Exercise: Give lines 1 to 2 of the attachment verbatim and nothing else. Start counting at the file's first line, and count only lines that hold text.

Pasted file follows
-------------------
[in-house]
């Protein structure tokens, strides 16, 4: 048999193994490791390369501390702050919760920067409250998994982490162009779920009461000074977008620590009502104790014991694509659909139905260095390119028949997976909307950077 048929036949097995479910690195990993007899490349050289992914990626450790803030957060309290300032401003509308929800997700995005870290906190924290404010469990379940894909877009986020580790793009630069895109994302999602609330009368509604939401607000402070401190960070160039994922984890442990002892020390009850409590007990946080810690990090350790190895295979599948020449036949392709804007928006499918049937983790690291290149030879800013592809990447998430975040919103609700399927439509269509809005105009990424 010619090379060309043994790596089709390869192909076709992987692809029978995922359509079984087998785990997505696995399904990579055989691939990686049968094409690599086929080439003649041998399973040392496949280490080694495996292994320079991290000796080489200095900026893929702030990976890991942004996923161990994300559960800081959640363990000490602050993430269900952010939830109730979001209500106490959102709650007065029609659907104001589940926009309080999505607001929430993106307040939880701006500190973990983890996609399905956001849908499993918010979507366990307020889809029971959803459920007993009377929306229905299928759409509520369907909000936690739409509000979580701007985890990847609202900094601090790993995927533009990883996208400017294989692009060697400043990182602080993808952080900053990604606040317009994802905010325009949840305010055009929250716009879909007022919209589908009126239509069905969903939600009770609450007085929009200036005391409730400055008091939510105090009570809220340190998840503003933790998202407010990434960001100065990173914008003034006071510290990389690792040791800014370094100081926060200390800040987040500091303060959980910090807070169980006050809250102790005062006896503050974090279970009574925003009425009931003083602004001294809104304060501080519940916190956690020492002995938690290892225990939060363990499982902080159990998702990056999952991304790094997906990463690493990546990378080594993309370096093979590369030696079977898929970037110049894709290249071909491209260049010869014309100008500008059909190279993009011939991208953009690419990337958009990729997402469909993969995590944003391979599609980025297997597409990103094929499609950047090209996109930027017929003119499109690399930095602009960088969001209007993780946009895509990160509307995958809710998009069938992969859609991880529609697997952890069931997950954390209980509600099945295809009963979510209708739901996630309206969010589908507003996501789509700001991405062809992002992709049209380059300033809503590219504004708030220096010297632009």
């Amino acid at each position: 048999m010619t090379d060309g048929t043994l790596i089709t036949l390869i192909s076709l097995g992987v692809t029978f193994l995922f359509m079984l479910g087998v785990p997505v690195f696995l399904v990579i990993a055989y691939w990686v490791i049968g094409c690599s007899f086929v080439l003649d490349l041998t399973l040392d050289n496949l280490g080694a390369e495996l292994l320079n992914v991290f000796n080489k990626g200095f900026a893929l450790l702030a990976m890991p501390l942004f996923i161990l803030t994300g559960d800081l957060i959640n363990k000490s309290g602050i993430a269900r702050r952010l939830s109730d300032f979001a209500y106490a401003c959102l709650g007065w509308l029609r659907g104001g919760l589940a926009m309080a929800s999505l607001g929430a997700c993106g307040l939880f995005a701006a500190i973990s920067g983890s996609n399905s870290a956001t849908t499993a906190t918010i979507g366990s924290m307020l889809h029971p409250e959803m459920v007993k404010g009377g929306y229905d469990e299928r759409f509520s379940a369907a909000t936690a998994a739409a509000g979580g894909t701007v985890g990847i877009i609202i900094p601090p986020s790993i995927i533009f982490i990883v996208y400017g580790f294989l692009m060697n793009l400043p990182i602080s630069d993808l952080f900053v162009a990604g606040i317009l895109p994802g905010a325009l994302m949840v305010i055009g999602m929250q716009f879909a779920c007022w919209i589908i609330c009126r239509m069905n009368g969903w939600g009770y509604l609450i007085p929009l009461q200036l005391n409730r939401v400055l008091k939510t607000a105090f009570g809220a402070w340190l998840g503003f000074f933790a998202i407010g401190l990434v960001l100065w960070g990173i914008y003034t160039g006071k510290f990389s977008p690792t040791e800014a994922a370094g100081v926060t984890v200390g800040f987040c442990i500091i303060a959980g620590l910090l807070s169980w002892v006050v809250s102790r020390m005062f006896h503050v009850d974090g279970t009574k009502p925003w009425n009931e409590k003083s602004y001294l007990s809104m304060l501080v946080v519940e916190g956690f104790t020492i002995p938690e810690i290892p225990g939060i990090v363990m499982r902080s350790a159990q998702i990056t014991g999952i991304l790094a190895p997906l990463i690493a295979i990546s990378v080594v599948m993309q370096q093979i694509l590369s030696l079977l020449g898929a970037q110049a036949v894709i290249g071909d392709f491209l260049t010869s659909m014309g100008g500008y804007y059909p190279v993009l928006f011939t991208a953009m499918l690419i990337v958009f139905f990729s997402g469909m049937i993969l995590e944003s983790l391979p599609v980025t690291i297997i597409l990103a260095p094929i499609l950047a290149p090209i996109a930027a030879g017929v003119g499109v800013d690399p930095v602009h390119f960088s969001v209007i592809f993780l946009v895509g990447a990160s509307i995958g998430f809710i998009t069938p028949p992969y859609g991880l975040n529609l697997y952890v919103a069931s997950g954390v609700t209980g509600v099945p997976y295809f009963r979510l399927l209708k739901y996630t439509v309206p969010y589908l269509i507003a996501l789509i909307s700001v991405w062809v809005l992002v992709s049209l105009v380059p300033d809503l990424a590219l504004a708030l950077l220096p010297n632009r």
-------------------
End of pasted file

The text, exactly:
[in-house]
């Protein structure tokens, strides 16, 4: 048999193994490791390369501390702050919760920067409250998994982490162009779920009461000074977008620590009502104790014991694509659909139905260095390119028949997976909307950077 048929036949097995479910690195990993007899490349050289992914990626450790803030957060309290300032401003509308929800997700995005870290906190924290404010469990379940894909877009986020580790793009630069895109994302999602609330009368509604939401607000402070401190960070160039994922984890442990002892020390009850409590007990946080810690990090350790190895295979599948020449036949392709804007928006499918049937983790690291290149030879800013592809990447998430975040919103609700399927439509269509809005105009990424 010619090379060309043994790596089709390869192909076709992987692809029978995922359509079984087998785990997505696995399904990579055989691939990686049968094409690599086929080439003649041998399973040392496949280490080694495996292994320079991290000796080489200095900026893929702030990976890991942004996923161990994300559960800081959640363990000490602050993430269900952010939830109730979001209500106490959102709650007065029609659907104001589940926009309080999505607001929430993106307040939880701006500190973990983890996609399905956001849908499993918010979507366990307020889809029971959803459920007993009377929306229905299928759409509520369907909000936690739409509000979580701007985890990847609202900094601090790993995927533009990883996208400017294989692009060697400043990182602080993808952080900053990604606040317009994802905010325009949840305010055009929250716009879909007022919209589908009126239509069905969903939600009770609450007085929009200036005391409730400055008091939510105090009570809220340190998840503003933790998202407010990434960001100065990173914008003034006071510290990389690792040791800014370094100081926060200390800040987040500091303060959980910090807070169980006050809250102790005062006896503050974090279970009574925003009425009931003083602004001294809104304060501080519940916190956690020492002995938690290892225990939060363990499982902080159990998702990056999952991304790094997906990463690493990546990378080594993309370096093979590369030696079977898929970037110049894709290249071909491209260049010869014309100008500008059909190279993009011939991208953009690419990337958009990729997402469909993969995590944003391979599609980025297997597409990103094929499609950047090209996109930027017929003119499109690399930095602009960088969001209007993780946009895509990160509307995958809710998009069938992969859609991880529609697997952890069931997950954390209980509600099945295809009963979510209708739901996630309206969010589908507003996501789509700001991405062809992002992709049209380059300033809503590219504004708030220096010297632009």